Image caption The truckers' breakfast at the Motorgrill at Balinluig

Fifteen miles (24 km) down the road at Ballinluig is the Motorgrill, set up by owner Clive Bridges more than 30 years ago.

He says people do not visit his venue to linger.

"Most people come in, get their food, get their fuel, go to the toilet and go," Clive says.

Image caption Drumochter Summit is the highest point on the A9

The A9 travels through hundreds of miles of varied and challenging terrain.

Drumochter Summit - 1,516ft (462m) above sea level - is the highest point on the A9 and one of the highest roads in the country.

For the police and snow plough teams it is a constant battle to keep the road open.

Alex Stewart says very few people prepare for the possibility of getting stuck in a "tin box" in -10C.

Snow plough driver Billy says: "You can guarantee you will see four or five near-misses every single run. They will just about get in in time and no more.

"But we'll never be able to educate them and tell them to wait until there is a space to overtake."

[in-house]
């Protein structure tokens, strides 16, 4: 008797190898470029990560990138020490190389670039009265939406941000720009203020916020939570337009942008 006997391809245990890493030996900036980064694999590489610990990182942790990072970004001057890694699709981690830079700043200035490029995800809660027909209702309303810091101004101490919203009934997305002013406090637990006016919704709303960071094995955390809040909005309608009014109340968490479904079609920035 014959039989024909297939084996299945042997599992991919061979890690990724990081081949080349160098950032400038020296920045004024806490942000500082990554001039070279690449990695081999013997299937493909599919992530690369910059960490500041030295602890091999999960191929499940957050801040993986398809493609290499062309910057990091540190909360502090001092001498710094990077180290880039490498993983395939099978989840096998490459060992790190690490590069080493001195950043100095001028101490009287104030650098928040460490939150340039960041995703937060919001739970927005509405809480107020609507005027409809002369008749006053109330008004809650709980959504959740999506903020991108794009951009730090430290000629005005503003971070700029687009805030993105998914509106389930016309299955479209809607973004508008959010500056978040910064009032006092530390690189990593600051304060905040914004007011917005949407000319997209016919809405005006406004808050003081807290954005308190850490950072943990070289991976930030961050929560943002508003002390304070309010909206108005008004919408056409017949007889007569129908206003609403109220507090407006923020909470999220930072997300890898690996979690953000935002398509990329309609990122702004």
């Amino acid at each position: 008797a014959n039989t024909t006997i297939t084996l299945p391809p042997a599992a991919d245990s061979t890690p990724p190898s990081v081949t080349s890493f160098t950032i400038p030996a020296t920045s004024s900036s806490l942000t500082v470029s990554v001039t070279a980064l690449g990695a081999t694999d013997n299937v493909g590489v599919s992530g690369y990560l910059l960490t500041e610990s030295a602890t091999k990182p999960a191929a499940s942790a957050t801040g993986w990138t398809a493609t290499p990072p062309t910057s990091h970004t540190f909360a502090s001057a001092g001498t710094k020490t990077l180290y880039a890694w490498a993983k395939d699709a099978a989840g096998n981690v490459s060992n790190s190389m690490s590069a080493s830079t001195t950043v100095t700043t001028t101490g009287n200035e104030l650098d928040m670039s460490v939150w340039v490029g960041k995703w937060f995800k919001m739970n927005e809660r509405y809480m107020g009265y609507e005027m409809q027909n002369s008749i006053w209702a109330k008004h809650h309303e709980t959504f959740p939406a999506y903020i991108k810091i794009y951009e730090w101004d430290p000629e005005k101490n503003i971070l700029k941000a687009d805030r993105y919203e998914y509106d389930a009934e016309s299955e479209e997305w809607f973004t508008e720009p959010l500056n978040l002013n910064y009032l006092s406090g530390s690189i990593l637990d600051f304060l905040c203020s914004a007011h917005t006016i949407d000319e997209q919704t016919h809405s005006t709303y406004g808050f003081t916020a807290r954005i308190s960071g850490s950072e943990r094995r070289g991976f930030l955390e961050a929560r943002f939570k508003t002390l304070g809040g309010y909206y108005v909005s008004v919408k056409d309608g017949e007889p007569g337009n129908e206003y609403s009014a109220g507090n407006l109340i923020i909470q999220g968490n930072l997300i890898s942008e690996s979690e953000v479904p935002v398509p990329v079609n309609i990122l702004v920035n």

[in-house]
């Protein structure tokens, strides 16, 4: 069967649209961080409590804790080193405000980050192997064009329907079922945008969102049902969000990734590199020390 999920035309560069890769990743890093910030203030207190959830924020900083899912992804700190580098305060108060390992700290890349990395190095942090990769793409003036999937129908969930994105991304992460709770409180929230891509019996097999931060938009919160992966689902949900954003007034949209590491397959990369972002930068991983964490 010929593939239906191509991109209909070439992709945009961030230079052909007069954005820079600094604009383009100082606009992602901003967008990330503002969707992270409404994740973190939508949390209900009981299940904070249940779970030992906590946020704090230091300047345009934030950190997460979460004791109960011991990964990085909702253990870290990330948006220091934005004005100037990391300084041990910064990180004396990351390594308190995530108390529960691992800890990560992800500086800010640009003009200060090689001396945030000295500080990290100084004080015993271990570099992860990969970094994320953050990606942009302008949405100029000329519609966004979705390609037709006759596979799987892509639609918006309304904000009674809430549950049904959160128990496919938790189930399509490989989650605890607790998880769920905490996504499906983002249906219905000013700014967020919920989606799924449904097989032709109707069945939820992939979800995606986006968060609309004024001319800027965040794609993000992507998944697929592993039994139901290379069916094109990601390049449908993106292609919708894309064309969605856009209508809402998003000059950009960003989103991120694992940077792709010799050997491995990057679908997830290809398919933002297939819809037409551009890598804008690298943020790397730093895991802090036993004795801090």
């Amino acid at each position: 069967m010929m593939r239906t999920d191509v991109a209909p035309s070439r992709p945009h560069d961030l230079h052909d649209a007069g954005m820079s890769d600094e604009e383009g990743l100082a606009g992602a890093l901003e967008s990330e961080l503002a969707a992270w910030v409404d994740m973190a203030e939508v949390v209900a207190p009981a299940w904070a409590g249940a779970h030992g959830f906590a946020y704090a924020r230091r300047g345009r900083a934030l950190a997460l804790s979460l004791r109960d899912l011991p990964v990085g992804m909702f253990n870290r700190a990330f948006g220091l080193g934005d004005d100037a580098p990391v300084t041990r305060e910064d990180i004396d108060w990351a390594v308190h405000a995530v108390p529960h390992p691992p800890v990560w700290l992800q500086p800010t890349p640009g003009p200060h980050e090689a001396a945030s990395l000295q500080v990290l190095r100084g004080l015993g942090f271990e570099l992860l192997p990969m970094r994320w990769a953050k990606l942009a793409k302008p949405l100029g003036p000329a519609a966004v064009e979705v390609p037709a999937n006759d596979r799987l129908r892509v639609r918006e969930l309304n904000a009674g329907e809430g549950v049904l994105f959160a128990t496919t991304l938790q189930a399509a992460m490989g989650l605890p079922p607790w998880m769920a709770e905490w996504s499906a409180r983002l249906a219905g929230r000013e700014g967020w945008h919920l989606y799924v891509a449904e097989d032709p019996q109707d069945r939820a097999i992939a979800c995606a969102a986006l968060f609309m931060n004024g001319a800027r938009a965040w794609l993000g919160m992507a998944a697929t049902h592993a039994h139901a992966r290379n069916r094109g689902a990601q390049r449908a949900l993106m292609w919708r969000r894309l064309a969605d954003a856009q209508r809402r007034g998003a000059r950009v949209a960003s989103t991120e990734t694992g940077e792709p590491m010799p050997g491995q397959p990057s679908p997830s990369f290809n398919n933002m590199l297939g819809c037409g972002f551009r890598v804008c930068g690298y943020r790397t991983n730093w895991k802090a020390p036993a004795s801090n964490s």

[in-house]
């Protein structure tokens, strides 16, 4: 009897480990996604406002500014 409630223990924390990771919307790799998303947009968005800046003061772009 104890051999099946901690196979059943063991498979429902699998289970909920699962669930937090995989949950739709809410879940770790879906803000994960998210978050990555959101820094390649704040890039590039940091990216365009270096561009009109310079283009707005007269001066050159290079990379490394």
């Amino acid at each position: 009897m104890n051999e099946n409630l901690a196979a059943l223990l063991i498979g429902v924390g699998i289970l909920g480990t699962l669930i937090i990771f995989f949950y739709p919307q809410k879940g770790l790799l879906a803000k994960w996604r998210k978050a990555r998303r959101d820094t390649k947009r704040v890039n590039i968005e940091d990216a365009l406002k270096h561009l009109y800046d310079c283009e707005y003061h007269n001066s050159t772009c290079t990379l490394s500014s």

Image caption The snow gates are closed to prevent cars getting stuck in the worst of the winter weather

The A9 also has another hazard that is less obvious than heavy traffic or bad weather.

Last year there were about 200 deer strikes on the road.

Pc Cameron ended up in intensive care himself three years ago when a deer came out in to his path while the officer was on his motorcycle.

For forestry ranger Malcolm keeping deer numbers down is a year-round job.

He says: "They are big solid animals, and if you hit a deer on the road when you are doing 60 mph or 70 mph there is a good chance of your car getting written off.

"There is a good chance of people getting injured or worse. There is a lot of crashing happening with people either hitting the deer or swerving to avoid the deer and hitting other cars."

Malcolm has seen a lot of the road over the years and does not think it is very bad.

He says: "You see some crazy driving right enough but I don't know if it is any worse than any other road.

"To be honest I quite like the road. It has got some bonny spots on it."

Life and death on the A9 is on BBC Scotland at 21:00 on Thursday 6 March.